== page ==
Figure 4: Boxplot of per node (bottom) and the corresponding natural frequency of the Kuramoto oscillator (top), considering the chain graph in Fig. 3. (a) Random draw from ; (b) the same random draw of (a) with the natural frequencies and altered; (c) random draw in (a) sorted in ascending order; and (d) a unimodal arrangement of random draw in (a). The median is traced by a red line to guide the eyes. Simulations carried out for and , as well as and , yielded similar results.

Guan et al. show, through their proposed metric, that the observability level of a particular node seems to (intuitively) decrease with the increase of the path length between this node and a particular set of sensor nodes [22]. Such analysis is directly related to the network topology and, considering the chain network setup in Fig. 3, one might argue that the expected “least observable node” from would be the central node . However, the numerical setup from which the authors of Ref. [22] draw this particular conclusion assume that all nodal dynamics are equal (i.e. every node is governed by the same ordinary differential equations with the same parametric values).

But if the nodal dynamics were heterogeneous (i.e. a network with Kuramoto oscillators of different natural frequencies along the network structure), would still be the least observable one? It is known that the location of oscillators (with different ) in a network affects the synchronization process[6, 15], but how does it affect observability? For instance, Refs. [50, 23] showed through “small motifs” that the optimal depends not only on the ordinary differential equations that govern the system behaviour but also on its specific parameters.

It is here argued that the observability that results from the interplay between dynamics and topology can be understood assessing the performance of the PF estimates for different networks that share the same topology, but different dynamics. Figure 4 presents the attained filter estimates for different allocations of over the chain network in Fig. 3.

Despite all networks in Figs. 4a,c,d being composed by the same Kuramoto oscillators, we see that their placing order along the chain graph affects the PF performance in different manners. Depending on the oscillators location, the PF worst estimate shifts away from , presenting different distributions over the network. For instance, in Figs. 4a,b we see a bimodal distribution of , while in Fig. 4c,d there is a somewhat unimodal distribution. There is an implication between the degree of observability and the graph topology and dynamic interactions that seems to be, likewise in synchronization analysis [6], related to the degree of mismatch between the dynamics of an oscillator and its neighbours. Adopting the convention in Ref. [6], we refer as soft transition if there is a relatively small frequency mismatch in a neighbourhood, or as hard transition otherwise.

In the following analyses, we conjecture that the oscillators nodes chosen as sensor nodes not only have to be topologically central to the network, but also must have a dynamical behaviour that is representative to (similar to) the dynamics of the other oscillators. In a sense, node oscillators chosen as sensor nodes in a dynamical network should be central both topologically and dynamically.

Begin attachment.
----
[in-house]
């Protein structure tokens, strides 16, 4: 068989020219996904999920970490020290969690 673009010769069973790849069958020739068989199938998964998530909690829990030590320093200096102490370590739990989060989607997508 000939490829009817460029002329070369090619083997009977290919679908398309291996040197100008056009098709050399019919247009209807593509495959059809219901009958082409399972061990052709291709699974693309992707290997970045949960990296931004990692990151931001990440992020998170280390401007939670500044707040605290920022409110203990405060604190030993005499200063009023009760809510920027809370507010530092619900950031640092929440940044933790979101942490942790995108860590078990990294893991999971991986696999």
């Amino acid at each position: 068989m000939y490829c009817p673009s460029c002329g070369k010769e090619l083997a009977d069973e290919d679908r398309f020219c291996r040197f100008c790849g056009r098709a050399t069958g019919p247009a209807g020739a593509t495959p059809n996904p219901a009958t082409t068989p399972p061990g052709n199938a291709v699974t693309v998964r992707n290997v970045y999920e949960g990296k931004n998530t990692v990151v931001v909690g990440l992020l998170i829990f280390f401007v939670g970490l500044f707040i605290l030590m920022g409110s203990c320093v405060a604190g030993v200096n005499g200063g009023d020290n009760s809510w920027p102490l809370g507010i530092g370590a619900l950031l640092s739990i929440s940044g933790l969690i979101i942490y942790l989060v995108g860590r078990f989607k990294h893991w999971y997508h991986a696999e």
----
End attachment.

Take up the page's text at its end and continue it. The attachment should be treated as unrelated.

Consider Fig. 4a. Note that, although the central node is the farthest from a topological sense, it does not convey the worst observability, i.e. the higher estimate error . Following the conjecture, despite its topological distance, is very close to the sensor nodes natural frequencies . On the other hand, estimates and their respective neighbourhood show worse performance than , despite being relatively closer than to the sensor nodes. The dynamical behaviour, however, is not quite central, with a high frequency mismatch between the oscillators and their respective nearest sensor node . Interestingly, can be justified by the fact that the degree of frequency mismatch between the neighbourhood of and its closer sensor node is smaller compared to and . From the point-of-view of observability, in some way, the presence of dynamical centrality compensates for the lack of topological centrality, and vice-versa. Nevertheless, still provides good observability (low ) despite having a high frequency mismatch between . This might be attributed to the close topological proximity of these nodes on the network, relieving the dynamic difference effects. In Fig. 4b, by only adjusting the oscillators frequencies and at the chain ends to respectively closer frequencies of and (and neighbourhood), the estimate error at this sections greatly reduced, with being approximately smaller than in Fig. 4a.

Albeit the estimation error is certainly related to the degree of observability conveyed by the respective choice of , it is important to note that results are also impacted by the intrinsic dynamical relations. For instance, certain placing orders of oscillators along the network chain can give rise to formation of synchronous cluster manifolds, which effectively reduce the system dimension when complete synchronization holds, leading to a better convergence of the estimator. Moreover, the numerical results are also affected by the tunned levels of process and measurement noise as well as the discretization model of the PF.

Figures 4c,d support this analysis with different arrangements. In Fig. 4c, the frequency mismatch over the network chain is relatively low, pointing to soft transitions that favours global synchronization behaviour in dynamical networks [6]. Thus, the tendency to form a single synchronous manifold for the whole network, rather than isolated clustered manifolds in Fig. 4a, might lead to observations of better quality for the sensor nodes and, hence, a lower overall as seen in Fig. 4c. Moreover, being the natural frequencies arranged in a homogeneous manner, the central node might have the worst estimates due to its large topological distance from both sensor nodes as well as the high dynamic behaviour differences between and or . The is mostly unimodal, although some slight peaks in and might be attributed, respectively, to relative soft transitions on pairs and . Likewise, in Fig. 4d, the worst estimates are central, due to high topological distance to sensor nodes and high dynamic behaviour differences.